The judiciary is letting Trump hide behind its calendar

by | Nov 22, 2019 | Politics/Government

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“Everyone was in the loop,” was the most important part of the Wednesday testimony of Gordon Sondland, Ambassador to the European Union. Fiona Hill, the former national security expert served as the last witness this week by showing America how that “loop” worked.

There is plenty of evidence, a mountain of it really, that confirms that Rudy Giuliani was engaged in an extortion or bribery scheme to force the Ukrainian government to announce it was investigating the political opponent of his client, President Donald Trump. Sondland followed the orders of President Trump and Acting Chief of Staff Mick Mulvaney to work with Giuliani. He also kept Vice President Mike Pence and Secretary of State Mike Pompeo informed of the scheme’s progress. Of course, none of these other guys will appear before Congress and virtually no documents from the White House or the State Department will be provided either.

Amazingly, the GOP is still whining that they are being treated unfairly.

But the Trump Administration is hiding from the process, claiming all sorts of mythical forms of immunity. Congressional Republicans have been indignant and often embarrassing in their assistance. More relevantly at this stage though, is that the strategy of hiding is getting unreasonable assistance from the Judiciary.

The president should not be able to simply ignore the authority of Congress. I understand the concept of executive privilege and attorney-client privilege too, but the blanket instruction from the White House to executive branch employees to not comply with congressional subpoenas is not just frustrating, inappropriate or even illegal, it threatens our government’s balance of power. “Privilege” simply does not extend all that far.

It is certainly a stretch to claim that both National Security Adviser John Bolton and his deputy Charles Kupperman have “constitutional immunity” from a congressional inquiry. Kupperman filed a lawsuit to challenge the subpoena he received from Congress, and Bolton then joined the suit as he expected a subpoena too. Surprisingly, House Democrats did not issue the Bolton subpoena and withdrew the one issued to Kupperman. Why? Because there just is not enough time to fight over their appearances in court, and the impeachment managers did not want the court to hold up the proceedings.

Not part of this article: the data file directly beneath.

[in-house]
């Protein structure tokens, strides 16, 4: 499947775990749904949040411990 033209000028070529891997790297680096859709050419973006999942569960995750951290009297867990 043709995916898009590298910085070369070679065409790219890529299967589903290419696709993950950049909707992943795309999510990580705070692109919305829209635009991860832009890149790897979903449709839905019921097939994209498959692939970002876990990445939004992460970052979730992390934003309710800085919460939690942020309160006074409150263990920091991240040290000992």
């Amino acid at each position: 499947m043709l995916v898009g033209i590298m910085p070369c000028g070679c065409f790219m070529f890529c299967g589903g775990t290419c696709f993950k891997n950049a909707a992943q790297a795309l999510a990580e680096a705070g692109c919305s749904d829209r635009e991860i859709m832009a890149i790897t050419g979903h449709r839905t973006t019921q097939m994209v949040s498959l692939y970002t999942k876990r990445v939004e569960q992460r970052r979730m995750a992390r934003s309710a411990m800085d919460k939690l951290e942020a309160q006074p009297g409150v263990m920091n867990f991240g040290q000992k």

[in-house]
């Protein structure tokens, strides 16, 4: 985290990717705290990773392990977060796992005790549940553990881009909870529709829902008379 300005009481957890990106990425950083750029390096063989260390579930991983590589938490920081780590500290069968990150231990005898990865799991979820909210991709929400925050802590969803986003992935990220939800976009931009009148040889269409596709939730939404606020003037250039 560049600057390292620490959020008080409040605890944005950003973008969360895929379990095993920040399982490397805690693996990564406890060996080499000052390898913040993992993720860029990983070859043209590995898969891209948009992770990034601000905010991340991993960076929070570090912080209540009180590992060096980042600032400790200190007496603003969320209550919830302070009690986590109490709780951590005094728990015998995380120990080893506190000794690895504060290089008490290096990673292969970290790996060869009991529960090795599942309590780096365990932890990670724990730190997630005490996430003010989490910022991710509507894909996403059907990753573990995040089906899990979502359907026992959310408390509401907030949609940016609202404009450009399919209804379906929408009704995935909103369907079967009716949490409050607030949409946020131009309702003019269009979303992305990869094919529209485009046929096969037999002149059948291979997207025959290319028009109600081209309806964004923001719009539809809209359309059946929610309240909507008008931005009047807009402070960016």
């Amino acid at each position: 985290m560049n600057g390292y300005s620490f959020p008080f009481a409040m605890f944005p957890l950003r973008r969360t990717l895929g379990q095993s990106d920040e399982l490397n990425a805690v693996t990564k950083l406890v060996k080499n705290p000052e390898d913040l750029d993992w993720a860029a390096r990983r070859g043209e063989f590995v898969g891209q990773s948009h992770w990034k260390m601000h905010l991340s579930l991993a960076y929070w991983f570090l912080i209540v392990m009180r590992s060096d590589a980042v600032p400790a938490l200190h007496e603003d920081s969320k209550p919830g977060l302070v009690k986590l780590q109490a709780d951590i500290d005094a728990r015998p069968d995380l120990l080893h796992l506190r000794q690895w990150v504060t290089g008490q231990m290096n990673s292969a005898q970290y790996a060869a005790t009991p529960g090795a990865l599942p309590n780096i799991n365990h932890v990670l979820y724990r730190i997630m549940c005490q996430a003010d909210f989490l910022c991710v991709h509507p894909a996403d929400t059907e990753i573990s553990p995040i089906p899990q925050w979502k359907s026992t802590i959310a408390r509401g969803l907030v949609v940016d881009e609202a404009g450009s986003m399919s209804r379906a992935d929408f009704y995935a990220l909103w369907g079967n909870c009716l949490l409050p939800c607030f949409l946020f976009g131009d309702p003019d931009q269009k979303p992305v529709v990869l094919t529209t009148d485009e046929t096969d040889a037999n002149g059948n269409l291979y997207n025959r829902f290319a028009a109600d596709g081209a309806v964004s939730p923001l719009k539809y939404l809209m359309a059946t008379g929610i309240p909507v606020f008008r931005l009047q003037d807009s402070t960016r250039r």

How about the top two folks at the Office of Management and Budget? From where does their magical immunity come? Russ Vought, the acting director of OMB and Mike Duffey, the associate director for national security programs won’t testify either. Imagine that in a broader sense for a moment. Congress is in charge of appropriating tax money to the executive branch. The agency in the executive branch responsible for distributing it is the OMB. One major issue in the impeachment process is the distribution of a specific appropriation of $391 million dollars that Congress authorized.

Where does the made up OMB “immunity” end? What other appropriations will the OMB not discuss with Congress now or in the future? Apparently any they see fit.

This discussion does not even address the State Department, which has several examples of professionals who have ignored the White House, done their duty and told their stories. Even Sondland though, repeatedly claimed during his testimony that now inaccessible documents could have helped his challenged memory.

For the life of me, I cannot comprehend why the judiciary is not treating these issues as emergencies. We should change that branch’s name to “delay.” In this context, that’s what they provide–a free avenue to delay justice when time is critical.

The impeachment of a president will always be time sensitive. By definition, a presidential term is a finite amount of time. The legal wrangling over the authority of Congress could easily last longer than four years when stonewalling is the strategy. The break-in at The Watergate happened on June 17, 1972, five months before Nixon was reelected. Nixon resigned on August 9, 1974, almost halfway through his term, and that was before the House even passed articles of impeachment and before the Senate held a trial.

The judicial branch of government is allowing the absurd behavior of the executive branch to usurp the authority of the legislative branch. Simply by becoming a tool for delay. Former White House counsel, Don McGahn’s subpoena was issued in May. A ruling is expected Monday. With expected appeals, the dispute will likely take an entire year.

It is clear to a majority of Americans what occurred in the Ukraine matter in general. The only reason we don’t know the fine details is because the courts are letting the president hide them from us.


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